Let’s see what the common misconceptions are for a woman seafarer of today!

Myth #1: Women are bad luck at sea

With the scientific and technologic development of today, the above perception can be considered at least a superstition, equivalent to “Like a woman, a ship is unpredictable”, and many other tradition-rooted conceptions. Bad luck for a ship can be inclement weather or a technical dysfunction, but none of these can be scientifically attributed to the presence of somebody onboard.

Myth #2: Female crew members can distract males

If we suggest that life onboard is just a simulation of life in everyday societies, it comes for granted that men and women work successfully together in different professions all over the world, as companies, stores, services and many others, and every work position requires caution and responsibility. So, why would it be any different onboard a ship?

Myth #3: Female employees will just leave to have a baby

Some companies may be reluctant to employ women as seafarers, ISWAN says, if they believe that they will lose out when female employees leave to start a family. But families include both men and women. If we take for granted that maternity leave is inevitable at some point for a high percentage of women, and that, in parallel, so many men at sea are missing the birth of their children, it can be assumed that the option of paternity leave would create happier crews and would minimize sex discrimination from this point of view. Being a parent is normal and must be able to align with a professional life for both sexes.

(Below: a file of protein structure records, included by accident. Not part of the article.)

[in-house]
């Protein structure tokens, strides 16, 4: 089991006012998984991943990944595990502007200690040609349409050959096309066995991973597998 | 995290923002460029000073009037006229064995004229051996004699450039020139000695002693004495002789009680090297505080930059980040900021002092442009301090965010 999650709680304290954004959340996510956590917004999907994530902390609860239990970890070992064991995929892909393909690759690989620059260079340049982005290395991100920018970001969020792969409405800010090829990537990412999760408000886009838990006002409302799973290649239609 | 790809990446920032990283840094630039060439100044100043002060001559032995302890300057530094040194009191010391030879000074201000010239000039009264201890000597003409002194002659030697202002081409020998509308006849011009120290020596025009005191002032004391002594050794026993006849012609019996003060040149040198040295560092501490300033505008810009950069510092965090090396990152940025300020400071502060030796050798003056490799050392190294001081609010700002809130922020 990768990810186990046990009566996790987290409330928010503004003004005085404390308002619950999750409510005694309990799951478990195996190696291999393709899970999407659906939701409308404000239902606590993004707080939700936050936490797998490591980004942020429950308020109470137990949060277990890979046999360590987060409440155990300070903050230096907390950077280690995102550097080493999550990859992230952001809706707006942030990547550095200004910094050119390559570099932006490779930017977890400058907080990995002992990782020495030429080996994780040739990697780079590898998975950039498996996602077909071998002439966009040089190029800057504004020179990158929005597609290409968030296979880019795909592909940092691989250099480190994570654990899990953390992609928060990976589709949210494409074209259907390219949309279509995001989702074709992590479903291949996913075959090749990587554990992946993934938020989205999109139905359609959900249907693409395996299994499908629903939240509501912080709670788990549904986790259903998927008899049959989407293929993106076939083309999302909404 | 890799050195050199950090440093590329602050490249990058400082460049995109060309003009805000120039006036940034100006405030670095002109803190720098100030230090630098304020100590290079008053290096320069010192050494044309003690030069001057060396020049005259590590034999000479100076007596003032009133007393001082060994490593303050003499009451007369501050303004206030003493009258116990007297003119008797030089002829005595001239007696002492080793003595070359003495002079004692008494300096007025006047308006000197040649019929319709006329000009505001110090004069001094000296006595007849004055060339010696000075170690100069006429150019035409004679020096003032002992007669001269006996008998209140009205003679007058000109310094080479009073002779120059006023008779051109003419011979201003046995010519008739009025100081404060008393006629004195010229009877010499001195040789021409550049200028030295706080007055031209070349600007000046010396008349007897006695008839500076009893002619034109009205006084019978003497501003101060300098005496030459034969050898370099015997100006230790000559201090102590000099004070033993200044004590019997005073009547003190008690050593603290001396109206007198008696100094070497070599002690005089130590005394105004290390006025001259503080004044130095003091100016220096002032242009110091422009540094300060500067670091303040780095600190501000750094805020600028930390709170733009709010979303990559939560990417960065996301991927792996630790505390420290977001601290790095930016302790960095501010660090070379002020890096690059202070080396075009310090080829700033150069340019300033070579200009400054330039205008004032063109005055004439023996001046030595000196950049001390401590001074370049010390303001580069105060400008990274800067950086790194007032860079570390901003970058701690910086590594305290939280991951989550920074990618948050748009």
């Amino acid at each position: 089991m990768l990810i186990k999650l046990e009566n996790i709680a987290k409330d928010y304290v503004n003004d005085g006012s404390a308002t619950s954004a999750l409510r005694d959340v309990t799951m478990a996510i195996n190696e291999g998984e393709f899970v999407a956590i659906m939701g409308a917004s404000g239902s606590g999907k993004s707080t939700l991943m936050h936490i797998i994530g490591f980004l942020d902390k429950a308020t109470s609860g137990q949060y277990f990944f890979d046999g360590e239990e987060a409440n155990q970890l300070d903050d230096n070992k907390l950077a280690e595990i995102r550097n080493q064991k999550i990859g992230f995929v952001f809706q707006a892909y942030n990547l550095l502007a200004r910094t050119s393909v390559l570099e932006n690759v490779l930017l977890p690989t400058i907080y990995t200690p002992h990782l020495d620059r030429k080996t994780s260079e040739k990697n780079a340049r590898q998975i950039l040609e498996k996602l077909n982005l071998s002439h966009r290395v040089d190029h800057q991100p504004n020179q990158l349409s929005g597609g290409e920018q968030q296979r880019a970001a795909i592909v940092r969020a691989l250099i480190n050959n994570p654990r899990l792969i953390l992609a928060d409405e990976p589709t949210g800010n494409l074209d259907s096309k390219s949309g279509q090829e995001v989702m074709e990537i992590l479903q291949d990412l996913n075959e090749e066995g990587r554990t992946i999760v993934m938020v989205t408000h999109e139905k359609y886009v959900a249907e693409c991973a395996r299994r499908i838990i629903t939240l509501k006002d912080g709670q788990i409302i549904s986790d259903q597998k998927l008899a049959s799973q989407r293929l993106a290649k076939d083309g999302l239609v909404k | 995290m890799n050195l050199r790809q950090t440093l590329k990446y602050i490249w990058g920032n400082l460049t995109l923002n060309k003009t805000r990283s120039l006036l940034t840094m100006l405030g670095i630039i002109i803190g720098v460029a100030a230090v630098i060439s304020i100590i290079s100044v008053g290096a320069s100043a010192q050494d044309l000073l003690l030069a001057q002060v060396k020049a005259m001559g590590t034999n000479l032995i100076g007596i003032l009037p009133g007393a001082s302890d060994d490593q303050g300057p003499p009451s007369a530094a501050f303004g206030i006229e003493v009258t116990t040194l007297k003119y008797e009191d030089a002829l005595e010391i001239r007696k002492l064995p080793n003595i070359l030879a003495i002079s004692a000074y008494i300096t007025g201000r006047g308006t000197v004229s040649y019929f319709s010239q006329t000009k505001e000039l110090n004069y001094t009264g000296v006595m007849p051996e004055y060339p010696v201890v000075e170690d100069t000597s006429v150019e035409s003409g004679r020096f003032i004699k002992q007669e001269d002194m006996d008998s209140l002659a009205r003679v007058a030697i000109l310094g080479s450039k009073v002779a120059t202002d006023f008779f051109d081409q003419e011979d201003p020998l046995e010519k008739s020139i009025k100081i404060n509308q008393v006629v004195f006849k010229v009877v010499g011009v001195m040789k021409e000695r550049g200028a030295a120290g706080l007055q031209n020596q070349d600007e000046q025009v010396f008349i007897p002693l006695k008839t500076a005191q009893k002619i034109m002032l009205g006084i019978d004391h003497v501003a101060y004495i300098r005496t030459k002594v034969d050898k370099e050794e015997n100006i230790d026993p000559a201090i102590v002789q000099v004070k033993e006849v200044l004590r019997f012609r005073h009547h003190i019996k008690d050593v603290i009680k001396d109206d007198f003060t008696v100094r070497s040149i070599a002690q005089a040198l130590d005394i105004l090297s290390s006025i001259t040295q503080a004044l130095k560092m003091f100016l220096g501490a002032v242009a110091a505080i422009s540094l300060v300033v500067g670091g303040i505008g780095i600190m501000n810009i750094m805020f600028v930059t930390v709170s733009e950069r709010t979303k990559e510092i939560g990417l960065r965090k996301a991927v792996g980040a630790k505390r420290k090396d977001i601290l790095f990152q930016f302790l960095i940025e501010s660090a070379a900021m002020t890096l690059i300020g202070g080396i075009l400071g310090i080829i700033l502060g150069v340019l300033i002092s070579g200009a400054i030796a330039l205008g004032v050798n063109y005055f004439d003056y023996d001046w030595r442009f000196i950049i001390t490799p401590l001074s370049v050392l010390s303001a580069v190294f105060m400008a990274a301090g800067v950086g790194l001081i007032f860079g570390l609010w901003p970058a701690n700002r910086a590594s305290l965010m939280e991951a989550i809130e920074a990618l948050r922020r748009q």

Myth #4: The ship environment is too tough for a woman

The fear of isolation or harassment is one of the major factors making women reluctant to pursue seafaring careers, while onboard tasks may require men’s strength from a physical point of view. However, ILO studies have indicated that having women onboard creates a more normal social environment and can reduce the sense of isolation felt by many seafarers.

Myth #5: Women are insufficient leaders

No argument is stronger than facts themselves. Only the year 2019 has seen so far major developments in the field of women leadership at sea. In March, Miami-based Regent Seven Seas Cruises selected Captain Serena Melani to helm its newest cruise ship, the 'Seven Seas Splendor', becoming the first woman in cruise industry history to captain a new ocean cruise ship at launch. In June, Virgin Voyages announced the appointment of Captain Wendy Williams as Master of ‘Scarlet Lady’ from 2020, becoming the first Canadian female captain for a major cruise brand. These developments come amid a growing interest by the industry which has bolstered efforts to increase gender balance in leadership positions.